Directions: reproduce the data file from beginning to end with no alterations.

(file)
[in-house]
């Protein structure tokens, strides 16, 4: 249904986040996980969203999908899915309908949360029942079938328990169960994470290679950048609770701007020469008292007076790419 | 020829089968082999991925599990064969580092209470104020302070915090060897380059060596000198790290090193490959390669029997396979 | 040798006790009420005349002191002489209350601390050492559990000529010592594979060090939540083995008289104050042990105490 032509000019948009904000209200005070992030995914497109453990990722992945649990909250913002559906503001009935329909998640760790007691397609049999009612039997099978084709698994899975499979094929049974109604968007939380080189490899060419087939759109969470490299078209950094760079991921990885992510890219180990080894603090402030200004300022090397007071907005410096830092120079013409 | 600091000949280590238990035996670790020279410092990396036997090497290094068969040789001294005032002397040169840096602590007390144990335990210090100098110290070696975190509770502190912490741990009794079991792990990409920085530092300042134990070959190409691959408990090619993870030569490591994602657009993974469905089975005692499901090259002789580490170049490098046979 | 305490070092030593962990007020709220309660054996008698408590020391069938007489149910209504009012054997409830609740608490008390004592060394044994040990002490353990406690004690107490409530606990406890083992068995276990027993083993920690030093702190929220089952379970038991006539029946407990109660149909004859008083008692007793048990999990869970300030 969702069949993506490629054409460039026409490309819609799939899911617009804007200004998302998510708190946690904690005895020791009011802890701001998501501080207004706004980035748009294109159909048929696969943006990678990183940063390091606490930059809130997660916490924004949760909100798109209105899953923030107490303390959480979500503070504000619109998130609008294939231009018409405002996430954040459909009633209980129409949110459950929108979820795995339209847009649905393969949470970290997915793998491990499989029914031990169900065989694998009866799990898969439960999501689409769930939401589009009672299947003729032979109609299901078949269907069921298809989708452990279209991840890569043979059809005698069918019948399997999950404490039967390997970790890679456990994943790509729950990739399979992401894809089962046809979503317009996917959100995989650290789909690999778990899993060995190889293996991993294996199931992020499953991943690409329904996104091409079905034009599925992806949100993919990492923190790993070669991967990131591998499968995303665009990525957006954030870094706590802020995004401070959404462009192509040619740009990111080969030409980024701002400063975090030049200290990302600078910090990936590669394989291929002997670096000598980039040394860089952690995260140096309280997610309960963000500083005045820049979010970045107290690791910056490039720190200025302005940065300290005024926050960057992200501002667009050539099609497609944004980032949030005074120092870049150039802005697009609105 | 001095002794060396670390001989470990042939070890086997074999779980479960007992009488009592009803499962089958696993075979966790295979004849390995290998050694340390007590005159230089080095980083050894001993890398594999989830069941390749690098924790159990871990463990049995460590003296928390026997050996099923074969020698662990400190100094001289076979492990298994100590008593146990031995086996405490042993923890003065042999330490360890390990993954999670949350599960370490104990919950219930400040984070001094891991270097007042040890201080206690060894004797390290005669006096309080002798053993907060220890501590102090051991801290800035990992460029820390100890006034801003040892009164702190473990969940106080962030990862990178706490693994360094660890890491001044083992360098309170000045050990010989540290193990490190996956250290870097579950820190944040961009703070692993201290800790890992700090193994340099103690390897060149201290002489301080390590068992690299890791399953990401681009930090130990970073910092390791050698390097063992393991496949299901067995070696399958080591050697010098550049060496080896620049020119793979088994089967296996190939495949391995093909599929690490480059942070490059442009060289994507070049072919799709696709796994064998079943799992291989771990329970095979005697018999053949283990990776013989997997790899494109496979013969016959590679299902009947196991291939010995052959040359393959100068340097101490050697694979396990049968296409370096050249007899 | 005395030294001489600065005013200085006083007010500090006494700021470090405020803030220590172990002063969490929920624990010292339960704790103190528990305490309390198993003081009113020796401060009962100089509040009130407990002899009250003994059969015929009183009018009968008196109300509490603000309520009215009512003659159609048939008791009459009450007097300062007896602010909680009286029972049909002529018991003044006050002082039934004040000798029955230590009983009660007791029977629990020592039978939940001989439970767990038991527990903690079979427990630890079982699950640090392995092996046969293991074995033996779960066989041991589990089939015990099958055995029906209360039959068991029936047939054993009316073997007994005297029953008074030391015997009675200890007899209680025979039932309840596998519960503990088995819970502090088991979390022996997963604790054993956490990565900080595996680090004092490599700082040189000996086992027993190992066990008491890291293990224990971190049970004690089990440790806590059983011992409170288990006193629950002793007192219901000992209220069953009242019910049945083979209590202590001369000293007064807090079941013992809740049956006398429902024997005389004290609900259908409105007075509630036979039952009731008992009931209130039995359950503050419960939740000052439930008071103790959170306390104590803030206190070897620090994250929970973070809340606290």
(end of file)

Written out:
[in-house]
């Protein structure tokens, strides 16, 4: 249904986040996980969203999908899915309908949360029942079938328990169960994470290679950048609770701007020469008292007076790419 | 020829089968082999991925599990064969580092209470104020302070915090060897380059060596000198790290090193490959390669029997396979 | 040798006790009420005349002191002489209350601390050492559990000529010592594979060090939540083995008289104050042990105490 032509000019948009904000209200005070992030995914497109453990990722992945649990909250913002559906503001009935329909998640760790007691397609049999009612039997099978084709698994899975499979094929049974109604968007939380080189490899060419087939759109969470490299078209950094760079991921990885992510890219180990080894603090402030200004300022090397007071907005410096830092120079013409 | 600091000949280590238990035996670790020279410092990396036997090497290094068969040789001294005032002397040169840096602590007390144990335990210090100098110290070696975190509770502190912490741990009794079991792990990409920085530092300042134990070959190409691959408990090619993870030569490591994602657009993974469905089975005692499901090259002789580490170049490098046979 | 305490070092030593962990007020709220309660054996008698408590020391069938007489149910209504009012054997409830609740608490008390004592060394044994040990002490353990406690004690107490409530606990406890083992068995276990027993083993920690030093702190929220089952379970038991006539029946407990109660149909004859008083008692007793048990999990869970300030 969702069949993506490629054409460039026409490309819609799939899911617009804007200004998302998510708190946690904690005895020791009011802890701001998501501080207004706004980035748009294109159909048929696969943006990678990183940063390091606490930059809130997660916490924004949760909100798109209105899953923030107490303390959480979500503070504000619109998130609008294939231009018409405002996430954040459909009633209980129409949110459950929108979820795995339209847009649905393969949470970290997915793998491990499989029914031990169900065989694998009866799990898969439960999501689409769930939401589009009672299947003729032979109609299901078949269907069921298809989708452990279209991840890569043979059809005698069918019948399997999950404490039967390997970790890679456990994943790509729950990739399979992401894809089962046809979503317009996917959100995989650290789909690999778990899993060995190889293996991993294996199931992020499953991943690409329904996104091409079905034009599925992806949100993919990492923190790993070669991967990131591998499968995303665009990525957006954030870094706590802020995004401070959404462009192509040619740009990111080969030409980024701002400063975090030049200290990302600078910090990936590669394989291929002997670096000598980039040394860089952690995260140096309280997610309960963000500083005045820049979010970045107290690791910056490039720190200025302005940065300290005024926050960057992200501002667009050539099609497609944004980032949030005074120092870049150039802005697009609105 | 001095002794060396670390001989470990042939070890086997074999779980479960007992009488009592009803499962089958696993075979966790295979004849390995290998050694340390007590005159230089080095980083050894001993890398594999989830069941390749690098924790159990871990463990049995460590003296928390026997050996099923074969020698662990400190100094001289076979492990298994100590008593146990031995086996405490042993923890003065042999330490360890390990993954999670949350599960370490104990919950219930400040984070001094891991270097007042040890201080206690060894004797390290005669006096309080002798053993907060220890501590102090051991801290800035990992460029820390100890006034801003040892009164702190473990969940106080962030990862990178706490693994360094660890890491001044083992360098309170000045050990010989540290193990490190996956250290870097579950820190944040961009703070692993201290800790890992700090193994340099103690390897060149201290002489301080390590068992690299890791399953990401681009930090130990970073910092390791050698390097063992393991496949299901067995070696399958080591050697010098550049060496080896620049020119793979088994089967296996190939495949391995093909599929690490480059942070490059442009060289994507070049072919799709696709796994064998079943799992291989771990329970095979005697018999053949283990990776013989997997790899494109496979013969016959590679299902009947196991291939010995052959040359393959100068340097101490050697694979396990049968296409370096050249007899 | 005395030294001489600065005013200085006083007010500090006494700021470090405020803030220590172990002063969490929920624990010292339960704790103190528990305490309390198993003081009113020796401060009962100089509040009130407990002899009250003994059969015929009183009018009968008196109300509490603000309520009215009512003659159609048939008791009459009450007097300062007896602010909680009286029972049909002529018991003044006050002082039934004040000798029955230590009983009660007791029977629990020592039978939940001989439970767990038991527990903690079979427990630890079982699950640090392995092996046969293991074995033996779960066989041991589990089939015990099958055995029906209360039959068991029936047939054993009316073997007994005297029953008074030391015997009675200890007899209680025979039932309840596998519960503990088995819970502090088991979390022996997963604790054993956490990565900080595996680090004092490599700082040189000996086992027993190992066990008491890291293990224990971190049970004690089990440790806590059983011992409170288990006193629950002793007192219901000992209220069953009242019910049945083979209590202590001369000293007064807090079941013992809740049956006398429902024997005389004290609900259908409105007075509630036979039952009731008992009931209130039995359950503050419960939740000052439930008071103790959170306390104590803030206190070897620090994250929970973070809340606290």